Proceedings of the American Catholic Philosophical Association

Volume 94, 2020

The Good, the True, the Beautiful: Through and of the Ages

Michael J. Rubin
Pages 259-279

Aquinas on Bodily or Sensible Beauty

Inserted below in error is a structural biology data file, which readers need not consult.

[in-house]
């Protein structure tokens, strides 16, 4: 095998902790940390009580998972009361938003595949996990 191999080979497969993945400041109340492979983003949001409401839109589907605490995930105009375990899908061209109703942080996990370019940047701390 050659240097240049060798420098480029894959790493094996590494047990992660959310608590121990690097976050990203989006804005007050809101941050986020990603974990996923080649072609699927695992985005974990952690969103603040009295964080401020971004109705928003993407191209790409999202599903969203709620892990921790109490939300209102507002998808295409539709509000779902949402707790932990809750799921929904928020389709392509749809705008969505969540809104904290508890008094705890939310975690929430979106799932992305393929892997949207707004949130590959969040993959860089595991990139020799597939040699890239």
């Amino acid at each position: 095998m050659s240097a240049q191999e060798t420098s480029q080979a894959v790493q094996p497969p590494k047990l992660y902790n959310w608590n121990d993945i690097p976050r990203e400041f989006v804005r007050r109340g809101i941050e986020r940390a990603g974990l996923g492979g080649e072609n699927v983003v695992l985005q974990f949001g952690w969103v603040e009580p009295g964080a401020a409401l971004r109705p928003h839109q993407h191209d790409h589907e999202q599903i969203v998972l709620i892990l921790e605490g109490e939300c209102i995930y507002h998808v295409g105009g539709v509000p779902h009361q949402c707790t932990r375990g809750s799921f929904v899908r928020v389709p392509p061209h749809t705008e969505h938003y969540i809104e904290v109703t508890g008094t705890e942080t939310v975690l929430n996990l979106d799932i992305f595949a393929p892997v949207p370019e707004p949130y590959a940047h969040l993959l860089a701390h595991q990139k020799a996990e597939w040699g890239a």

Thomas Aquinas consistently maintains that there are two kinds of beauty: bodily or sensible beauty and spiritual or intelligible beauty. Due to the lively debate over whether intelligible beauty is a transcendental for Thomas, discussions of his aesthetics have tended either to ignore his views on sensible beauty or to mention them only in passing. The present paper will therefore give a brief overview of Thomas’s thought on bodily beauty. The first section will discuss the objective aspects of sensible beauty for Thomas, i.e., its definition and three conditions, while the second will present his views on its subjective aspects, i.e., how we experience it, why it pleases us, and its importance for human flourishing. The third and final section will examine how Thomas’s account of sensible beauty affects his views on the beauty of the glorified human body and of the universe as a whole after the Last Judgment.

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